What's Holding Back the Whiskey Industry
How Is the Recent Whisky Market
The whiskey market is eager to recover. in 2018, in response to U.S. steel and aluminum tariffs against the EU and orders from former President Donald Trump, the European Commission imposed retaliatory tariffs of 25 percent on a number of key U.S. goods, including U.S. distilled bourbon and whiskey. The popular aged American spirits have a healthy sales base in every U.S. state and abroad and continue to grow year over year, reaching $4.3 billion in revenue in 2020. Even so, the industry as a whole relies on a steady synergy between the U.S. and EU markets. Five of the top ten importers of U.S. whiskey are EU member states; of the nearly 116 million liters in the top ten, the aforementioned countries account for more than 50% of that export volume. Whiskey tariffs, naturally, are a major blow.
The industry experienced a tighter trade environment due to the 2018 levy; exports of U.S. whiskey fell from 278 million liters in 2018 to 190 million liters in 2019. It even drops to 147 in 2020, according to the UN Commodity Trade Database. revenue also drops from 5.4 percent to 16 percent, according to Statista, mimicking export trends.
Thankfully, 2022 is bringing some positive changes for distilleries and whisky connoisseurs. With the elimination of European tariffs in 2018, U.S. distillers are doing business with Europe again. However, the reality of the market is more complex. Many distillers across the U.S. are still feeling the effects of the whiskey tariffs, and while the tariffs are targeted at U.S. exports, the entire ecosystem of professional trade relationships between the two markets has been disrupted, leaving all distillers with question marks about the future.
"In terms of spirits, American craft distillers and European craft distillers are fairly quick to set up store in their ...... looking to skip the Atlantic simply because these two markets are huge markets and they are premium markets," said Ulrich Adam, director general of spiritsEUROPE, the leading organization representing the European spirits industry." It's not that you need to be a huge distiller to start exporting ...... Starting to export transatlantic is an integral part of the business model for premium craft whisky producers."
Downstream impact of tariffs
Brian DiMarco, CEO of BarterHouse Imports and founder of Harlem Standard, is still struggling to find his footing in the international marketplace. For him and other craft distillers, the consequences of the whiskey tariffs have been higher prices and a more cautious market.
"While this may be a boom for taxpayers, it certainly hurts anyone looking to make a middle ground," DiMarco said.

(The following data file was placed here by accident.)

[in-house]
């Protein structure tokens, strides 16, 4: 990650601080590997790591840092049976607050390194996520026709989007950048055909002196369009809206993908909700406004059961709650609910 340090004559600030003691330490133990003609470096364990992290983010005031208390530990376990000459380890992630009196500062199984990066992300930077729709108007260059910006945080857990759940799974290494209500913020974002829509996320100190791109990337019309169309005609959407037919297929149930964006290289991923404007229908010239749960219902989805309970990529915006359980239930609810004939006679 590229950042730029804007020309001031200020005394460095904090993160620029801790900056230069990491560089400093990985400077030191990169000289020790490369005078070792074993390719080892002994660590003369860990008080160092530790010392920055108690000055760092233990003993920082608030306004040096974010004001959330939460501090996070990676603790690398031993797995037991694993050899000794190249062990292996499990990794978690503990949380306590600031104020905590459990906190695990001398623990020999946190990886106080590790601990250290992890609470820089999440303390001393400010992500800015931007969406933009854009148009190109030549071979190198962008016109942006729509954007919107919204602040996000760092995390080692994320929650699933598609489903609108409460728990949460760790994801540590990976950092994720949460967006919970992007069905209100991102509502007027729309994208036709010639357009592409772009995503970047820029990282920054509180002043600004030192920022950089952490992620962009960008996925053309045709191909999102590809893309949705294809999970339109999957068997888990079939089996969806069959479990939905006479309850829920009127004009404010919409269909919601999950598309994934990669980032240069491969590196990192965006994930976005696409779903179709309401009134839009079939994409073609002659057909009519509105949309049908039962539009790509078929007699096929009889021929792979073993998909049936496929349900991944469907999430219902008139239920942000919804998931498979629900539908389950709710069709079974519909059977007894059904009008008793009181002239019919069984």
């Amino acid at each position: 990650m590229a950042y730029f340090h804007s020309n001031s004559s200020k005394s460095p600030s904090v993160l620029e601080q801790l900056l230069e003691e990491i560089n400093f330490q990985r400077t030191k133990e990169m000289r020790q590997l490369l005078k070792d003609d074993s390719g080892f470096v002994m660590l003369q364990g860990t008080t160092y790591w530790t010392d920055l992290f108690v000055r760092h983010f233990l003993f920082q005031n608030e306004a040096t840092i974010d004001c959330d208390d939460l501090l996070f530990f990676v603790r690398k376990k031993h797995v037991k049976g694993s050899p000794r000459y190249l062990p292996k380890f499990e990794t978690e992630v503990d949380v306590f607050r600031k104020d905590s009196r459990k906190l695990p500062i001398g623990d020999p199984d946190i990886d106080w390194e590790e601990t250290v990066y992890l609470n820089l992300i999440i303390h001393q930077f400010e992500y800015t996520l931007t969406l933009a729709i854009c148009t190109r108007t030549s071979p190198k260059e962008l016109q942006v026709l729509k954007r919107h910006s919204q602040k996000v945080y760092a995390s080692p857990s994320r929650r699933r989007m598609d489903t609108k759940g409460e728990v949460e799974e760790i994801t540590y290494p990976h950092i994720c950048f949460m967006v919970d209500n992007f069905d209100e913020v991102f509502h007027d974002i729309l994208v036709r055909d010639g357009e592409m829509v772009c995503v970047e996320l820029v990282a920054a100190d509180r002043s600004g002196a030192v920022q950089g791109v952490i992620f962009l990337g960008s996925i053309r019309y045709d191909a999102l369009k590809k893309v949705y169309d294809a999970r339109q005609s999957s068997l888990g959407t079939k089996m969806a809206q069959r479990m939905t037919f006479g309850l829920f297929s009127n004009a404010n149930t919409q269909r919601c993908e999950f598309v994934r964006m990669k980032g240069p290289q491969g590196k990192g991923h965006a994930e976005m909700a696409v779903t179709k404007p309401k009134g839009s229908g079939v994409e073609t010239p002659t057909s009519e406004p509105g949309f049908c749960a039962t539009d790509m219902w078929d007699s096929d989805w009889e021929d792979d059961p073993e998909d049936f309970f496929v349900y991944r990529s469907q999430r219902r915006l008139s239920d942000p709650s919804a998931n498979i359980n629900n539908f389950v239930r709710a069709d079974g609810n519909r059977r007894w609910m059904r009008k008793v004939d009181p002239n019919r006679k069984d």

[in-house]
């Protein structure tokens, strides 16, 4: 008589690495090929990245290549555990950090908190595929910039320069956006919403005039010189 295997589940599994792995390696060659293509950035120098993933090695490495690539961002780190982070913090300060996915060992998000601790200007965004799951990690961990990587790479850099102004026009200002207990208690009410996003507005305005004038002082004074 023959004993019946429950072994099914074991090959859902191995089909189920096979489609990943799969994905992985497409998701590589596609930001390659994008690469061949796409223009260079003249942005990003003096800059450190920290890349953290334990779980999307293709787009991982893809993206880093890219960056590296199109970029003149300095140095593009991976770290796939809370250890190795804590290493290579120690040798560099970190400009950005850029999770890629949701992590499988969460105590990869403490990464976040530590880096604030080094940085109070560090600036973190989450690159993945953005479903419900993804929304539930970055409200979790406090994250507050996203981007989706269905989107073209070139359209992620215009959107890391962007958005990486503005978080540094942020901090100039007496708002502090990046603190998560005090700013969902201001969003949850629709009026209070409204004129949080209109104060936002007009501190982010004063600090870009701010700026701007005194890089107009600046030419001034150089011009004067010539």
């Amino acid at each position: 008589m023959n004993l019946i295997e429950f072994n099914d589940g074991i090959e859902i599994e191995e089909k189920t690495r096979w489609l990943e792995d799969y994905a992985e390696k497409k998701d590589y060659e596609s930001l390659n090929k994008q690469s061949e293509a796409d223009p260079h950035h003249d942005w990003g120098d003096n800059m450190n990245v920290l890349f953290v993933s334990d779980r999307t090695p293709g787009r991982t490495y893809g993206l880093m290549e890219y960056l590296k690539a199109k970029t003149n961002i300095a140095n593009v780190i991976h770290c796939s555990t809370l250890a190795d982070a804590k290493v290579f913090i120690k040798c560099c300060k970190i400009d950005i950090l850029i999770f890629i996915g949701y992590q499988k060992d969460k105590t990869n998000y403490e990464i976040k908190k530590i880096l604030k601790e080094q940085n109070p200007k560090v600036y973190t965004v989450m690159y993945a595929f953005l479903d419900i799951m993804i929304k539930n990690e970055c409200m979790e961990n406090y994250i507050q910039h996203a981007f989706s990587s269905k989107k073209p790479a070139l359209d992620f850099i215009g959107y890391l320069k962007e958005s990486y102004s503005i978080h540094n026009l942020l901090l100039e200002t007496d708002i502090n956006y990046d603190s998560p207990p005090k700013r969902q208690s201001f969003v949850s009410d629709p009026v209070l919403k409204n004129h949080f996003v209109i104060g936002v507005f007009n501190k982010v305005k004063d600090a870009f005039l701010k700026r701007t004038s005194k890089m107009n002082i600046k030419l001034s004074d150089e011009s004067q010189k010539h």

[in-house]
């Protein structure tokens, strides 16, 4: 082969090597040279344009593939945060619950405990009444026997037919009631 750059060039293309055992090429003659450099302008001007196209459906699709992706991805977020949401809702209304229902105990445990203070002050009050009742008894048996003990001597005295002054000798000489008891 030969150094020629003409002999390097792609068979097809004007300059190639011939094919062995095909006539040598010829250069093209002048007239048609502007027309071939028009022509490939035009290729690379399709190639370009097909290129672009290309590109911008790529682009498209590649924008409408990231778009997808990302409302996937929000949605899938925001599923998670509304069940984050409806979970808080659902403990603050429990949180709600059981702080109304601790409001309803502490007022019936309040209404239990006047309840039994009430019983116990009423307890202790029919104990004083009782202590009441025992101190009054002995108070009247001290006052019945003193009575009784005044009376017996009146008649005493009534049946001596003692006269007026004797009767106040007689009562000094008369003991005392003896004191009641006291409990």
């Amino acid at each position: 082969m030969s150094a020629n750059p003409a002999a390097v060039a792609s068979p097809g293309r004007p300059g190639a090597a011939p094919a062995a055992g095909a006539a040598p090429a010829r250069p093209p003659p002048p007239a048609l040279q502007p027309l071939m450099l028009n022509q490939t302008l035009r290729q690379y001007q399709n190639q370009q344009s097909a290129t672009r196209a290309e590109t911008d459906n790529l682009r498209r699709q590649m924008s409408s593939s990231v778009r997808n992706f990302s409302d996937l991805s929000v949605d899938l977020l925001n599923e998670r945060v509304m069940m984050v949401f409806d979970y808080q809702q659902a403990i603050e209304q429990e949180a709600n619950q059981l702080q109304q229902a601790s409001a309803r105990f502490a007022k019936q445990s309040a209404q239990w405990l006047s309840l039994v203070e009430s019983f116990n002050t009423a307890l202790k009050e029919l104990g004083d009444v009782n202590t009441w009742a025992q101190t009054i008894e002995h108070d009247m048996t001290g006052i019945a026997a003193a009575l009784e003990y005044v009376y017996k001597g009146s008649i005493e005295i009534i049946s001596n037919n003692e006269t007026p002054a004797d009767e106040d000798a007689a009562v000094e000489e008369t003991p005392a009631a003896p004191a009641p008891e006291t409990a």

For example, while importers overseas may still buy product from their regular suppliers, the amount of whiskey purchased will not be as lucrative as it once was. In fact, Adam explains that orders for whisky are down by as much as 80 percent, which has some serious implications for businesses. And Even some American think that American whisky is same with American energy drinks.
"The immediate, scary nature of the tariffs for producers is that you're going to need to eat into your margins; that's going to really hurt your bottom line, and that's what we've been seeing," Adam said.
Factors affecting international trade in 2022
DiMarco agreed that the shipping crisis is preventing the world from getting back to business as usual. He explained that before the pandemic, a container usually cost between $2,200 and $3,000, but now it's $8,000 to $10,000.
"If my glass is going to cost more, then the product is going to cost more, and the fact that tariffs are gone doesn't change the fact that shipping is still chaotic," DiMarco said.
These two facts alone are just two of the reasons the world is seeing such dramatic price increases. In addition, this is why it is not easy for vintners to return to their previous state of operations. In addition, Rubinstein warned that while the initial tariffs have been lifted, there are still potential trade disputes occurring in steel, aluminum, aviation, digital services and other areas that need to be resolved. Most of these are what Rubenstein calls "tit-for-tat tariffs," where country B responds to country A's tariffs with another tariff, and so on. "You always can taste Italian whisky of unknown brands"
On top of that, he agrees with DiMarco that logistics issues still need to be addressed, adding that there is even the possibility of reintroducing tariffs in the next presidential election in 2024. rubinstein ultimately advises his clients to err on the side of caution and take advantage of the absence of whiskey tariffs today, but still be prepared for the possibility of reactionary tariffs happening again.
Editor: Rubick L.